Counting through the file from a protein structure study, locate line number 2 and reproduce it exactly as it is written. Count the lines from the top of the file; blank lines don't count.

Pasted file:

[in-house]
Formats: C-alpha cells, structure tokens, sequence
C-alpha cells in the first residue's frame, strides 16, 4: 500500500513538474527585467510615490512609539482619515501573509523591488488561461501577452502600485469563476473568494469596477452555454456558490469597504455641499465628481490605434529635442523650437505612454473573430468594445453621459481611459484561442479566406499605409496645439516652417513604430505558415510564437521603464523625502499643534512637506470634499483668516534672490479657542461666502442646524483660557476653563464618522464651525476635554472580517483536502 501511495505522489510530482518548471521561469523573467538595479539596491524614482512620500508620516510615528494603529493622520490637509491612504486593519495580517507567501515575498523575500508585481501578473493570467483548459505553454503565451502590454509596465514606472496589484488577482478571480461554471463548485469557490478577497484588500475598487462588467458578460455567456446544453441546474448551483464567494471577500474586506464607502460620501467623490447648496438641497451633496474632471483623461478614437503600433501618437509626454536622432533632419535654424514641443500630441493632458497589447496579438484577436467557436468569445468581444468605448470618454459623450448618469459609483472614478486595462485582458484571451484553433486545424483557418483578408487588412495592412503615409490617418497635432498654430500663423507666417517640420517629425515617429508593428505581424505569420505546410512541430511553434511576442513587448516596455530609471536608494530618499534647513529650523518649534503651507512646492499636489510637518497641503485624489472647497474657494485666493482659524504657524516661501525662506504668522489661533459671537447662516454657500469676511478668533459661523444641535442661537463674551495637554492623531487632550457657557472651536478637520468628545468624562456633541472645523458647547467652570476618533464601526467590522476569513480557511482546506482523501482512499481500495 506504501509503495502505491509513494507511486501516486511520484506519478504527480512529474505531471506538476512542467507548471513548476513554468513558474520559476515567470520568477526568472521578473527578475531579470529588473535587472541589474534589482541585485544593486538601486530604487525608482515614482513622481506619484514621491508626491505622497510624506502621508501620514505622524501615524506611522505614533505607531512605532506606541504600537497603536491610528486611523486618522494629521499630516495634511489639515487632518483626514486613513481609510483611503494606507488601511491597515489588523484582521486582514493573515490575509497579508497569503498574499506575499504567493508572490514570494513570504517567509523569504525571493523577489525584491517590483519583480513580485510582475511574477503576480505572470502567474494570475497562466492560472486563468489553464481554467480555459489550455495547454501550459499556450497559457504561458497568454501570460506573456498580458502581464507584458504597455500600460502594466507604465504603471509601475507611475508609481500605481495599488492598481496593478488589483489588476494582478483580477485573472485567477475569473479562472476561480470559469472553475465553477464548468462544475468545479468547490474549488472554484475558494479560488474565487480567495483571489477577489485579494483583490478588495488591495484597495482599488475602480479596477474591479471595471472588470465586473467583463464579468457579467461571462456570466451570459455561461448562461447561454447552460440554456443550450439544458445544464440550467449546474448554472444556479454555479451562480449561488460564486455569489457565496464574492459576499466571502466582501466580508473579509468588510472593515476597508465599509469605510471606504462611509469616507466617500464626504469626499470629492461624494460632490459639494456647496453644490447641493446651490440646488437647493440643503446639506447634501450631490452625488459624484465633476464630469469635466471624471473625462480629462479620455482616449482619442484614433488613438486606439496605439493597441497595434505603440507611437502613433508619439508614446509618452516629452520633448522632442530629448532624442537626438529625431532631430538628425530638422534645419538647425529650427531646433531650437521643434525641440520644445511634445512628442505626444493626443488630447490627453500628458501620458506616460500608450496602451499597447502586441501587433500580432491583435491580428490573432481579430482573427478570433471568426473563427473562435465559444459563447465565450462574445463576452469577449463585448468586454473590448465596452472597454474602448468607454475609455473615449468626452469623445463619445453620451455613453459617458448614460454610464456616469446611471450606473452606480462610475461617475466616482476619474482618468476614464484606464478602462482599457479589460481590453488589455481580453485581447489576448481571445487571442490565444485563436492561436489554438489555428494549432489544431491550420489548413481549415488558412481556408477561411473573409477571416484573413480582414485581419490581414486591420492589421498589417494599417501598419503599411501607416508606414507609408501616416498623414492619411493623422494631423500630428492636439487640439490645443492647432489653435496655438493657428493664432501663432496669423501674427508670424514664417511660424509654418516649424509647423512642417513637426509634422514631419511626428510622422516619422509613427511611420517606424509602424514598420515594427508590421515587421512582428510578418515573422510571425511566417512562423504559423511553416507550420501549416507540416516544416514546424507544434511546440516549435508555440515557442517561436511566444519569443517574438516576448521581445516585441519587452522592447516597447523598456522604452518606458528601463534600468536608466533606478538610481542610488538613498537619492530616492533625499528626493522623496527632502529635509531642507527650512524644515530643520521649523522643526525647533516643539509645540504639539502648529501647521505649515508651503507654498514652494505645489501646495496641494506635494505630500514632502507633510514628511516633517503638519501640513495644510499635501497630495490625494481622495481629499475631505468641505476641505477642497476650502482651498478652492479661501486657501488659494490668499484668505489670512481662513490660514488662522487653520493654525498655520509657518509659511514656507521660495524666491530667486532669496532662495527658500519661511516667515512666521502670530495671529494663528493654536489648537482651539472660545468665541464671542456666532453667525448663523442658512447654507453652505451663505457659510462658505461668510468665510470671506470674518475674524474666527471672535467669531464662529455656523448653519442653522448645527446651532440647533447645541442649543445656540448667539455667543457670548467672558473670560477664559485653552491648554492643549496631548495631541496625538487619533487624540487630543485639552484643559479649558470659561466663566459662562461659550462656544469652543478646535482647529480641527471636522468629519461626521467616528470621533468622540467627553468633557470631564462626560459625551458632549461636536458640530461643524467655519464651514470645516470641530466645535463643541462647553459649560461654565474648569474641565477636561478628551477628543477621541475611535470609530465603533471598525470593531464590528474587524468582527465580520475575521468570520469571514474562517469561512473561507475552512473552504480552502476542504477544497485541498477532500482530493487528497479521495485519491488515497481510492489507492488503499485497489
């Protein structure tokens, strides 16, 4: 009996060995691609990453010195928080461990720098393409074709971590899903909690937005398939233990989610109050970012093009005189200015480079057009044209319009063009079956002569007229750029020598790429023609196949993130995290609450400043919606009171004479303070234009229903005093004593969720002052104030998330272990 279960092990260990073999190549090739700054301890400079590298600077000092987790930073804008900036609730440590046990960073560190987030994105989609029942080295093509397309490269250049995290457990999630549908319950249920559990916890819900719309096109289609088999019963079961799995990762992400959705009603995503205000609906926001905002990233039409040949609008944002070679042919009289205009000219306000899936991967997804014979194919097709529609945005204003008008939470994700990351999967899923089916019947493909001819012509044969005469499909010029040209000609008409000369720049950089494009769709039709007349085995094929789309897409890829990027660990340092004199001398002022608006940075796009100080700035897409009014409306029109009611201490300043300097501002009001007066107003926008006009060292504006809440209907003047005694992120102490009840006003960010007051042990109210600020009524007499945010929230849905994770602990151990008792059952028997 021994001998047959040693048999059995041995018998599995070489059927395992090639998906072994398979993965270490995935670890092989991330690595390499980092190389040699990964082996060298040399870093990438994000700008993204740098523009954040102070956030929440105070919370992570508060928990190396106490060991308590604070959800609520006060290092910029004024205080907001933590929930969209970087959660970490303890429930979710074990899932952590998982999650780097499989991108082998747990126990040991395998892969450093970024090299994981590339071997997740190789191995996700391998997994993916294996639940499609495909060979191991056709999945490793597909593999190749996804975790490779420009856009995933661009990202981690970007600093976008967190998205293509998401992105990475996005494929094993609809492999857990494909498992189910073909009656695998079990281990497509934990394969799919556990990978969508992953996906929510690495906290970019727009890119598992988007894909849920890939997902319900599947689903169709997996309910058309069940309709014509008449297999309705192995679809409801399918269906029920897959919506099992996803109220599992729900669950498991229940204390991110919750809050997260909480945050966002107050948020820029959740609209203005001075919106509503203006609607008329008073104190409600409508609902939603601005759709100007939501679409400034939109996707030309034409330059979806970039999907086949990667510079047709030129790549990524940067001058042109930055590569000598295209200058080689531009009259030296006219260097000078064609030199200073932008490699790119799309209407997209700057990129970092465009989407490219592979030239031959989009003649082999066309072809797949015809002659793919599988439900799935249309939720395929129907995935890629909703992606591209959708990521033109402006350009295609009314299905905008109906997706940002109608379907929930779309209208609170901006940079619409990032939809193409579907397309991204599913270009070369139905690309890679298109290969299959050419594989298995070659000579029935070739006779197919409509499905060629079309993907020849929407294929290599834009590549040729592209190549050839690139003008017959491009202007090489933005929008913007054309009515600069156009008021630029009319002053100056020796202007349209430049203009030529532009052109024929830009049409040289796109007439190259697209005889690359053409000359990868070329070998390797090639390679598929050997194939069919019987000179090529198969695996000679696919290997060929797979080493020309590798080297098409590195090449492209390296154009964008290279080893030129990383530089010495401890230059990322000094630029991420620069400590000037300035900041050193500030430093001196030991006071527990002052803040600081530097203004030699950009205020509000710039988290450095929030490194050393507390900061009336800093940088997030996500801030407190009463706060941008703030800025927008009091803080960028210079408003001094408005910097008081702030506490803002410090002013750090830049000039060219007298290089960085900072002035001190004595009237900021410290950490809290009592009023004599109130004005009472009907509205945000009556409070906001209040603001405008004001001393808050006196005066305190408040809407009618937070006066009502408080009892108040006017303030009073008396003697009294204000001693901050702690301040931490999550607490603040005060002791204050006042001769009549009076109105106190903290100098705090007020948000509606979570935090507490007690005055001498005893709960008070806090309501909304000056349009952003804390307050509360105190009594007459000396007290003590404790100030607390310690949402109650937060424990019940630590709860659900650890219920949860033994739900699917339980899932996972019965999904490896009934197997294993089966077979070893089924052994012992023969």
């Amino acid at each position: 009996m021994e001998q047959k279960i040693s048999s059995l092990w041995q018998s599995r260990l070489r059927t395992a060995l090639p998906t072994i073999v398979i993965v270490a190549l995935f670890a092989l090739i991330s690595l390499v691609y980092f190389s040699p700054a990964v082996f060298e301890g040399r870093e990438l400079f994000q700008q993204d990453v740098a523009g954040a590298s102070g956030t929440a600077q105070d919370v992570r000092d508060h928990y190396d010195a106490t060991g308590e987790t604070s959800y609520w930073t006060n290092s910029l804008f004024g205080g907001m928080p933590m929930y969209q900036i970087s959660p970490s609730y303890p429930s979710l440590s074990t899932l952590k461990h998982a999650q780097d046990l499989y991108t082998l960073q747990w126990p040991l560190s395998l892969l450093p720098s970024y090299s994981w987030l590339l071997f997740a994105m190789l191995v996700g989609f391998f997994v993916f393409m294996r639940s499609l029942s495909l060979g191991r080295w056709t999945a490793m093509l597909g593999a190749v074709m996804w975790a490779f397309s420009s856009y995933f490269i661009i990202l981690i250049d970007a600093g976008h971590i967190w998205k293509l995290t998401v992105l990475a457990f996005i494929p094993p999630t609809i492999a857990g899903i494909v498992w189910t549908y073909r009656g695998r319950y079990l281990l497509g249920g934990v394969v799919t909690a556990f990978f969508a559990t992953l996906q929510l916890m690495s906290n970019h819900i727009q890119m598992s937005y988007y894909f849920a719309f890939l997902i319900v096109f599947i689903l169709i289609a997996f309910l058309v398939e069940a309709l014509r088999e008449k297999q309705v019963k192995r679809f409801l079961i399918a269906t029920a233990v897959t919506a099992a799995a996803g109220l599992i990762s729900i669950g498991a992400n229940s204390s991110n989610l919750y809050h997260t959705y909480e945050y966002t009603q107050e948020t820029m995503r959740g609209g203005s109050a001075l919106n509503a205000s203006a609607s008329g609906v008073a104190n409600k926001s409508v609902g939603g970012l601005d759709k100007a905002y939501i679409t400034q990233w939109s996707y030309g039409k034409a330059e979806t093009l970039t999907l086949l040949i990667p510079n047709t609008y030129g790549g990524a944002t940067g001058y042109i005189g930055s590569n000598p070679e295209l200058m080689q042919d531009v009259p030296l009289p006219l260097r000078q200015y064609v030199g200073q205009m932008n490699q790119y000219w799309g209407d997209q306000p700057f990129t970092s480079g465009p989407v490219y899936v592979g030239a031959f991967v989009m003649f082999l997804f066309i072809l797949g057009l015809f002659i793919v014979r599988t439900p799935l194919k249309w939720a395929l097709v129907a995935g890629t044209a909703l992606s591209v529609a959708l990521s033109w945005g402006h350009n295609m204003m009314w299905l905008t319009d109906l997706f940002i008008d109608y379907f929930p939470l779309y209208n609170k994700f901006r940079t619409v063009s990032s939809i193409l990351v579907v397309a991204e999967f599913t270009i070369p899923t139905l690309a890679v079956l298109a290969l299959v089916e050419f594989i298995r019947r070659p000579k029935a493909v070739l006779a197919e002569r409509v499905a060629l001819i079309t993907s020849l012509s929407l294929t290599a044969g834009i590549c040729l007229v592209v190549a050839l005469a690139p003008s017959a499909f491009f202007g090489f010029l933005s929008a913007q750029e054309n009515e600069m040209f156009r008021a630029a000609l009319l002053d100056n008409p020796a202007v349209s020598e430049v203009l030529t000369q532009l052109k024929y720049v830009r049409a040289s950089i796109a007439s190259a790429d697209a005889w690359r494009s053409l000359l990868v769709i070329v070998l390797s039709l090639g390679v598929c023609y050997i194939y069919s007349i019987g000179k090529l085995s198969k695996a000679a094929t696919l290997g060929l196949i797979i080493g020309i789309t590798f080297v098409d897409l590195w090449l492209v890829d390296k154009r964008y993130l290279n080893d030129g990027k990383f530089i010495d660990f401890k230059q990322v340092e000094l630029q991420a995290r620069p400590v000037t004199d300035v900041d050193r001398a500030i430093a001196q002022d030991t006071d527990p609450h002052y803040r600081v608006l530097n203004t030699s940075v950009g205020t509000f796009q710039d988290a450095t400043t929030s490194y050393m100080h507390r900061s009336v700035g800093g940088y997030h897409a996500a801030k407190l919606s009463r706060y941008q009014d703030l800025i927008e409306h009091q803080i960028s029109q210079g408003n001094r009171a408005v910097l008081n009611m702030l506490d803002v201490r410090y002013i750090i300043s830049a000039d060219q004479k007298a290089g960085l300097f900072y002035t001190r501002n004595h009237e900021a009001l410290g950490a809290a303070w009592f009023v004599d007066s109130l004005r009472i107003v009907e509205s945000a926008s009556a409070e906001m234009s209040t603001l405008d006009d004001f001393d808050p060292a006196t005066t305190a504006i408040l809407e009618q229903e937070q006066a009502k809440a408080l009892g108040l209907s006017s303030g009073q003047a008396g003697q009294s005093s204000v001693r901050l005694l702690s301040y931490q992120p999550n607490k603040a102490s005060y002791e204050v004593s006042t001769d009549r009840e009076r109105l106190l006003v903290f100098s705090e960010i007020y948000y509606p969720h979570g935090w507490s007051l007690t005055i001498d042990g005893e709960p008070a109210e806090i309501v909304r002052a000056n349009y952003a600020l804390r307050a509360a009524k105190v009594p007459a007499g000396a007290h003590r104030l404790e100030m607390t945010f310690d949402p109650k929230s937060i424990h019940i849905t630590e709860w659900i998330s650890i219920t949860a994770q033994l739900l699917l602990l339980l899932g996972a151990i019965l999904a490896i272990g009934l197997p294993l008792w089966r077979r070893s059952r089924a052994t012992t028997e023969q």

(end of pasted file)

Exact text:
Formats: C-alpha cells, structure tokens, sequence